# 6V 1A battery power supply

1. Feb 12, 2008

### jtu

I'm trying create a battery power supply to create a portable modem. The modem runs off an AC wall adapter, and on it, its written to have 6V 1A output. My power supply needs to have the same output characteristics, but be battery powered. Can someone please point me in the right direction? Thanks

2. May 10, 2008

### fedaykin

Perhaps you could use 4 D batteries in series and then parallel them quite a bit?
I wish for someone to verify this though, and having a massive battery pack somewhat defeats the purpose of portable modem.

Wall-warts, (which I assume are what's powering your modem) are usually over-engineered, but you'll still want to parallel whichever battery type you use to account for ESR.

3. May 10, 2008

### Redbelly98

Staff Emeritus
One option is to get a 6V sealed lead-acid (SLA) battery and a recharger. Google the following to find numerous suppliers:
6V SLA

They do make 6V alkaline batteries, commonly called "lantern batteries". But if the current draw is really 1A, you'd only get 1 to a few hours of useful life. See the figure labeled "constant current discharge" here:
http://rocky.digikey.com/WebLib/Energizer/Web Data/EN529.pdf

If you could measure the actual current draw of the device, it might be useful to know. Your supply can deliver anything up to 1A.

4. May 10, 2008

### NoTime

Two things.
1) For the simple unregulated wall-wart that 6v is a RMS voltage.
The peak voltage would be about 8.5v.
Depending on the modems internal regulator headroom requirements the battery pack voltage may need to be higher than 6v.
6v worth of batteries could work, but you may need 7.5 volts.
Note: Some wall-warts are regulated and you need to check this. If it is regulated then you may need to add a regulator to your battery pack.

2) The 1 Amp is a max allowable current draw.
The modem is unlikely to use more than 1/2 of the max draw.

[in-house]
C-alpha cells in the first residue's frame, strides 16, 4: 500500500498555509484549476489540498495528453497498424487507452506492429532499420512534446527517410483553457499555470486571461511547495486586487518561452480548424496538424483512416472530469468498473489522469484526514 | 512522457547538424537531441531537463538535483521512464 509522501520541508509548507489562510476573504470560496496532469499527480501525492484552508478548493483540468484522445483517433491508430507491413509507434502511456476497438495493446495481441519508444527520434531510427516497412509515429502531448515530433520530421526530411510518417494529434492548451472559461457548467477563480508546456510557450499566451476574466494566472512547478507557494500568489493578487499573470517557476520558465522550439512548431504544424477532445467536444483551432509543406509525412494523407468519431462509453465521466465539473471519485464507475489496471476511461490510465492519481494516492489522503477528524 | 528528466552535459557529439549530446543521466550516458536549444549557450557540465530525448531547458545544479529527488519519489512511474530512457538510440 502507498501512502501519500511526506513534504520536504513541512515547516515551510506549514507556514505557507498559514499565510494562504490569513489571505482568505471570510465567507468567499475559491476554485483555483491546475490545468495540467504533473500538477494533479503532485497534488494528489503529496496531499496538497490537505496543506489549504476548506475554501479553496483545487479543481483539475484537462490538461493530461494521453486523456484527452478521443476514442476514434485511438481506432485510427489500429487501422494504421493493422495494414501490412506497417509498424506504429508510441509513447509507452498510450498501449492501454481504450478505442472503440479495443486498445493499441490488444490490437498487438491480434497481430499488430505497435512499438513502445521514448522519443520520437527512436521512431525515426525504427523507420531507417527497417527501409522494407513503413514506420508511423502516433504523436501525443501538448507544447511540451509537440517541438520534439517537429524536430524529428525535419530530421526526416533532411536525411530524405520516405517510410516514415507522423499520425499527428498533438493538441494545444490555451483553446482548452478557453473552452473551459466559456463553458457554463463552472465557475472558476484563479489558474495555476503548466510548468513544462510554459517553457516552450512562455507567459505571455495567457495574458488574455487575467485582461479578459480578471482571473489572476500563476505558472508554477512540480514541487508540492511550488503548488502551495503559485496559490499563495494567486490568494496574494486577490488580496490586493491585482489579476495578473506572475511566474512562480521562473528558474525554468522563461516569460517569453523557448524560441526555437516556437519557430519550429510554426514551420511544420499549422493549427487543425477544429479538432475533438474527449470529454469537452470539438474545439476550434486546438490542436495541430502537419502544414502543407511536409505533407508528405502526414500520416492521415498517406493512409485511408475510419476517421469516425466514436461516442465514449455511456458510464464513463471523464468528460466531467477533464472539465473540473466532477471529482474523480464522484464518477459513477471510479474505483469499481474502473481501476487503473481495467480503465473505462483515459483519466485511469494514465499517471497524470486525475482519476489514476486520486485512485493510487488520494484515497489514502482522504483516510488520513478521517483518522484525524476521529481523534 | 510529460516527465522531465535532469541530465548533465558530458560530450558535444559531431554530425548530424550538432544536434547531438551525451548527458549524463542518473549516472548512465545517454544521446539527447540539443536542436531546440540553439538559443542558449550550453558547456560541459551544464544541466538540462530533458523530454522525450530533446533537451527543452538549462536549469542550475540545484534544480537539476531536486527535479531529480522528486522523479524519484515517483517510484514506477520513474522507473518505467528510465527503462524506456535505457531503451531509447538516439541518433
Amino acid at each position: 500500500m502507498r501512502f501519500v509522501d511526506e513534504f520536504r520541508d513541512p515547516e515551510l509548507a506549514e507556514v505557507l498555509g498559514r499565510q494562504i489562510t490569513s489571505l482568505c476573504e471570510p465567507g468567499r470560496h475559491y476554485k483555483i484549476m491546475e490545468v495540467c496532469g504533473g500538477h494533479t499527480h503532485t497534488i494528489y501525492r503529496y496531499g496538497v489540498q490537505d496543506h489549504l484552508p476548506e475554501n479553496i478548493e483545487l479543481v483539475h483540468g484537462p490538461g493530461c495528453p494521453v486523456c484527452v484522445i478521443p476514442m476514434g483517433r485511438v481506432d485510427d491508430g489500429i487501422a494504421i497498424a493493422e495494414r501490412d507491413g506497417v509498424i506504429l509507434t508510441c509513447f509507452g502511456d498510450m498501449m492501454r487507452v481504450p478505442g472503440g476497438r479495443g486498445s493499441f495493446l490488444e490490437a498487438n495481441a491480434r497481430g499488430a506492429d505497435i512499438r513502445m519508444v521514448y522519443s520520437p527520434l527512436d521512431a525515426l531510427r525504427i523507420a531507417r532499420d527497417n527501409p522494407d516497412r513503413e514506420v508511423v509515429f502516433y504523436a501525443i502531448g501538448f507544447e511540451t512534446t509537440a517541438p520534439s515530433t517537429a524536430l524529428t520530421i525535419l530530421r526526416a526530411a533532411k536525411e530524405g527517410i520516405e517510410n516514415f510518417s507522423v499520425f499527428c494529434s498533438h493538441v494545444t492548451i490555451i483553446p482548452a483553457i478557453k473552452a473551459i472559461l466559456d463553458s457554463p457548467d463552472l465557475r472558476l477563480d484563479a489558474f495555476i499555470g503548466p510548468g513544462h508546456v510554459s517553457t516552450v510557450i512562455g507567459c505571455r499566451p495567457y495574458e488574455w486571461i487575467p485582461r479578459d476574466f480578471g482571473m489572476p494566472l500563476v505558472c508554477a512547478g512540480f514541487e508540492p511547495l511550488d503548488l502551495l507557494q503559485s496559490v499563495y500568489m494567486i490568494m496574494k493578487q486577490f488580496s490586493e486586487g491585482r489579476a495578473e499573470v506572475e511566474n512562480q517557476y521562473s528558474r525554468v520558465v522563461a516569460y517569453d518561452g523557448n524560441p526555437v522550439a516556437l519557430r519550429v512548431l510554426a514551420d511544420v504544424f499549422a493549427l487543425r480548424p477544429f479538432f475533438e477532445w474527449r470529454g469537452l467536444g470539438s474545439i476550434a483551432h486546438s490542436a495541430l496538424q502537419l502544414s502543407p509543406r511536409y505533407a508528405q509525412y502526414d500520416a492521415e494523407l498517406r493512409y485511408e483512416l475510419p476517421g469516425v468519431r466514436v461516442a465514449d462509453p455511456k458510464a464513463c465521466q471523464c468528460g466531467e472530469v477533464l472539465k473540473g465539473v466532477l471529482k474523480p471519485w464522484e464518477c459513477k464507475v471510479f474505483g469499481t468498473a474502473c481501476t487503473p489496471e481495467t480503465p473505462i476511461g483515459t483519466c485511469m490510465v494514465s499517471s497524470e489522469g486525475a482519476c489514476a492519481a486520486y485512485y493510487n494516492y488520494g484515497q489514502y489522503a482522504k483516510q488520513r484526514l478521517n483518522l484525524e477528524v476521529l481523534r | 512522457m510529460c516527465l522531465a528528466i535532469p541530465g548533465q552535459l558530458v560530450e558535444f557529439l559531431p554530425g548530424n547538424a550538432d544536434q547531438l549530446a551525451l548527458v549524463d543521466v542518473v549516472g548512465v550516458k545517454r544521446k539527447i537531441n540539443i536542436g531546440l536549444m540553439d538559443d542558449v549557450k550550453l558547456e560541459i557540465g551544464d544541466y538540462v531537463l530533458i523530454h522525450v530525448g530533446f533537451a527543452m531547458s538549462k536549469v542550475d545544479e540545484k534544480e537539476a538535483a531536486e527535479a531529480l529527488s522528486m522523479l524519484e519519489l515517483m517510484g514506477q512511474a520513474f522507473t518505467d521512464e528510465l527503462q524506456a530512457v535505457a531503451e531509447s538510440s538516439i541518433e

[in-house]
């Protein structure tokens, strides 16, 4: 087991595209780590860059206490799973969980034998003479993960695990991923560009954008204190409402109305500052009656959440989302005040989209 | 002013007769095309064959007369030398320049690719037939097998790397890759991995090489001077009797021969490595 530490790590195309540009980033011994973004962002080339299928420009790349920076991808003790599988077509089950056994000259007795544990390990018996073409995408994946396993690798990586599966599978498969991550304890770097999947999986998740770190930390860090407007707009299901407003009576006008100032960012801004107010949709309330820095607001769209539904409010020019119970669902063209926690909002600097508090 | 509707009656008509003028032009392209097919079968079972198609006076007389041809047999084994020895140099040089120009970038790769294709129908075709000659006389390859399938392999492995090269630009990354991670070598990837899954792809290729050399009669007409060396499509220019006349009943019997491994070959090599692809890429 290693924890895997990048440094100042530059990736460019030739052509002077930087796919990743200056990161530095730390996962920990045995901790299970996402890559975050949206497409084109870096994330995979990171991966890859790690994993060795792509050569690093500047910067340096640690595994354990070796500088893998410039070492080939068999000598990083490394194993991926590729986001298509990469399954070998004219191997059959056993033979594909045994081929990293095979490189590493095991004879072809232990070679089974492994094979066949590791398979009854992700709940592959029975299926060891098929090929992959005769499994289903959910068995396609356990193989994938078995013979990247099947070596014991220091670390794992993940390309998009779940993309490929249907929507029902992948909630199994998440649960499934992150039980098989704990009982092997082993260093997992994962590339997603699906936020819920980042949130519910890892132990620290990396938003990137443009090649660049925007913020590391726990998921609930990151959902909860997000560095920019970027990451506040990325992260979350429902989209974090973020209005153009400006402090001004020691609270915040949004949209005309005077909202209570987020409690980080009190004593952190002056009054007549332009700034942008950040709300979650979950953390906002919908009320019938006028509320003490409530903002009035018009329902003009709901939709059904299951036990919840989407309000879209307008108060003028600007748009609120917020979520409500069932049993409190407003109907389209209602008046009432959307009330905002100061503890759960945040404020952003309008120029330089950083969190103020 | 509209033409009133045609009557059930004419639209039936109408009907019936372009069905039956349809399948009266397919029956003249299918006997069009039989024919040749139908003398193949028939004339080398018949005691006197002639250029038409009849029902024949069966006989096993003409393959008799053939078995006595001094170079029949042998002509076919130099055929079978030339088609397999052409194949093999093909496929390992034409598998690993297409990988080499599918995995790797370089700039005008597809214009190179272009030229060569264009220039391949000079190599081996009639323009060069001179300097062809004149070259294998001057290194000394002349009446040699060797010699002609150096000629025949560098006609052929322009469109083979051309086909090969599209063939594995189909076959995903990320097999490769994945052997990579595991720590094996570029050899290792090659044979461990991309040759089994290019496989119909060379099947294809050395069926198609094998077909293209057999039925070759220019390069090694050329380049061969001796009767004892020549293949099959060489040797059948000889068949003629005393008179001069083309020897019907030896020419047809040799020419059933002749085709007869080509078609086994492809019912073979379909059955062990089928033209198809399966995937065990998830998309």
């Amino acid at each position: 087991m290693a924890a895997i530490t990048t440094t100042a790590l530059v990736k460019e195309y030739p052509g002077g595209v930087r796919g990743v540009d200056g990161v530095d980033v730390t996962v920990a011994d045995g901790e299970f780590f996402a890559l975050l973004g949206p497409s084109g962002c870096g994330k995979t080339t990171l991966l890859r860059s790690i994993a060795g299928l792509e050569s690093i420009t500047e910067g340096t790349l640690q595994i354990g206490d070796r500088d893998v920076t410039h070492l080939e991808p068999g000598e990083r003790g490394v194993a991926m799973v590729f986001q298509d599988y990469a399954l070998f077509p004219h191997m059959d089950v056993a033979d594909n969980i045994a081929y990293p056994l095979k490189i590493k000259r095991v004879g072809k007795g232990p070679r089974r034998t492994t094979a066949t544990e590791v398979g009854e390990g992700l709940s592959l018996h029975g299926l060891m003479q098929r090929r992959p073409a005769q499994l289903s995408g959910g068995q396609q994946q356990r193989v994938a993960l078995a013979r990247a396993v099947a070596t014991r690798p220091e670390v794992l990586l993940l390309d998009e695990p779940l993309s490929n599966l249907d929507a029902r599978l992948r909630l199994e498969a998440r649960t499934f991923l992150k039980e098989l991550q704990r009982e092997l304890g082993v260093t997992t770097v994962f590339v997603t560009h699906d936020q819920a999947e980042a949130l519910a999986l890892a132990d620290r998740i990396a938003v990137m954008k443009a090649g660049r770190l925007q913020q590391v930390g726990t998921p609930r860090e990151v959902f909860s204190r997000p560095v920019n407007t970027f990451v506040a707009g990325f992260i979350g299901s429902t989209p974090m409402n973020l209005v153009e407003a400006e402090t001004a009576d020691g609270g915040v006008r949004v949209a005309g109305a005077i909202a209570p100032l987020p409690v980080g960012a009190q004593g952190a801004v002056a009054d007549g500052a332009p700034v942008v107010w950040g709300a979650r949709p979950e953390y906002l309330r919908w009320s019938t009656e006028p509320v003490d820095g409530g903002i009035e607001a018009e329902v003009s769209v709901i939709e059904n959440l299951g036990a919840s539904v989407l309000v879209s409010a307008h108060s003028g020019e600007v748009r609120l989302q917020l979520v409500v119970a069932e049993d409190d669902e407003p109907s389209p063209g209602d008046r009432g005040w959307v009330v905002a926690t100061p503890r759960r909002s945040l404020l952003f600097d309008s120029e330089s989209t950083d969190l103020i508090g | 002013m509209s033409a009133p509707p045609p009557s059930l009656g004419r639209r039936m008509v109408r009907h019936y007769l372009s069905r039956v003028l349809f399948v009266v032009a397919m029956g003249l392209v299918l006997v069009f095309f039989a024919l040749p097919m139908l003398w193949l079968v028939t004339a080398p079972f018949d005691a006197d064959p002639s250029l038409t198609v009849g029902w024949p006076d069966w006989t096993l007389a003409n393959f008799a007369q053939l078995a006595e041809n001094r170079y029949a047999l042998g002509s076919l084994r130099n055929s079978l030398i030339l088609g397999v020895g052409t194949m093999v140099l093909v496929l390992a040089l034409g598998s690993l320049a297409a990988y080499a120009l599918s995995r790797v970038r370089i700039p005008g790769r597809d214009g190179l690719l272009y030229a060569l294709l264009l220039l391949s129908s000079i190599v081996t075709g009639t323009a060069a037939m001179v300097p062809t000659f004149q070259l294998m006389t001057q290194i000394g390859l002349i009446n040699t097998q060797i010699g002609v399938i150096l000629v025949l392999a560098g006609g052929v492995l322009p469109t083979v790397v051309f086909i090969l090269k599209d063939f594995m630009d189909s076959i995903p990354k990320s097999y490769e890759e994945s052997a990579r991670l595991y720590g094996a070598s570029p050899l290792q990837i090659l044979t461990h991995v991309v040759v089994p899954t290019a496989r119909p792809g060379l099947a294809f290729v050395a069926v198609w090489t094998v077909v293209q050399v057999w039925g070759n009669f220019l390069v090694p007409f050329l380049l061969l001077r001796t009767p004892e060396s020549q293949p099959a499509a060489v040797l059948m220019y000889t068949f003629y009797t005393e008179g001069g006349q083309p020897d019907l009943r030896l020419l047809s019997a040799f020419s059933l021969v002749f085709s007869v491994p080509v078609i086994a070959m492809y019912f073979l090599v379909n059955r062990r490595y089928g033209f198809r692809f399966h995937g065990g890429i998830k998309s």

If you measure the actual current the modem uses then you can choose the battery size based on how often you want to change them vs how much weight you want to carry around.

Warning: When selecting batteries the actual voltage can vary quite a bit from the nominal stated voltage. Depends on the chemistry and stated application. For example a 7.5v rechargeable RC battery pack can put out 12v with no load while a 6v rechargeable pack might produce only about 5v.

5. May 10, 2008

### Redbelly98

Staff Emeritus
Depends if the output is AC or DC, which jtu did not specify. I just assumed it's 6 Vdc, since most of them are, but you make a valid point and it would be good if jtu can confirm to us if the output is AC or DC.

When he wrote "AC wall adapter", I was thinking the AC refers to the input.

Edit added: if the modem requires AC power, then a battery or any other DC supply would not work.

Last edited: May 10, 2008
6. May 10, 2008

### deakie

So he would need a circuit that chops the dc supply from the battery to a cycle consistent with his country's supply frequency...50 or 60 hz.....a chopper circuit should do it.
For simplicity, could use a power transistor fed by a wein bridge oscillator....for a more sine output....

7. May 10, 2008

### klystronman

try the local electrical store and see what gel cel batteries are available. some emergency back up lights use this size of battery. you could use a 6v and then take it home and charge it up. the most important is you pick up one of adequate current rating to deliver your current after a length of time you will use the modem. otherwise it will be useless to you.
good luck

8. May 10, 2008

### NoTime

This applies to DC wall-warts.
Most only have a CT transformer and two rectifiers in them and spec the resultant RMS voltage rather than peak.
Put a cap on the terminals and measure the DC voltage.

Edit: DC can work just fine. You don't have to worry about polarity.

Last edited: May 10, 2008
9. May 10, 2008

### klystronman

oops.... I assumed a dc supply was required. Please disreguard my note above for the dc battery. sorry